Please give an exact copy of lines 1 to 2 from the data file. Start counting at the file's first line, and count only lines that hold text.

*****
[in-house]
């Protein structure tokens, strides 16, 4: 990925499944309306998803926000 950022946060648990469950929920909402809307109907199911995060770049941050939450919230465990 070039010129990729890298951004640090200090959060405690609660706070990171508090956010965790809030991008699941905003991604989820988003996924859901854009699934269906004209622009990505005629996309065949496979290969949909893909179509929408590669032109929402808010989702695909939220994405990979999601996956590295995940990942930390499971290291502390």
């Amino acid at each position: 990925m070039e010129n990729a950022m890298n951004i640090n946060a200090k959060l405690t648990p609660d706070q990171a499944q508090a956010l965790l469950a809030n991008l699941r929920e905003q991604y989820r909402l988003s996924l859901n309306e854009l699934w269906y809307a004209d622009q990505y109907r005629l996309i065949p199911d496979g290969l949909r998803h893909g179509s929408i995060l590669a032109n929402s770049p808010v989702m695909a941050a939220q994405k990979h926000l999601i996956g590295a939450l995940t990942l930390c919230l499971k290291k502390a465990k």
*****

[in-house]
């Protein structure tokens, strides 16, 4: 990925499944309306998803926000 950022946060648990469950929920909402809307109907199911995060770049941050939450919230465990 070039010129990729890298951004640090200090959060405690609660706070990171508090956010965790809030991008699941905003991604989820988003996924859901854009699934269906004209622009990505005629996309065949496979290969949909893909179509929408590669032109929402808010989702695909939220994405990979999601996956590295995940990942930390499971290291502390």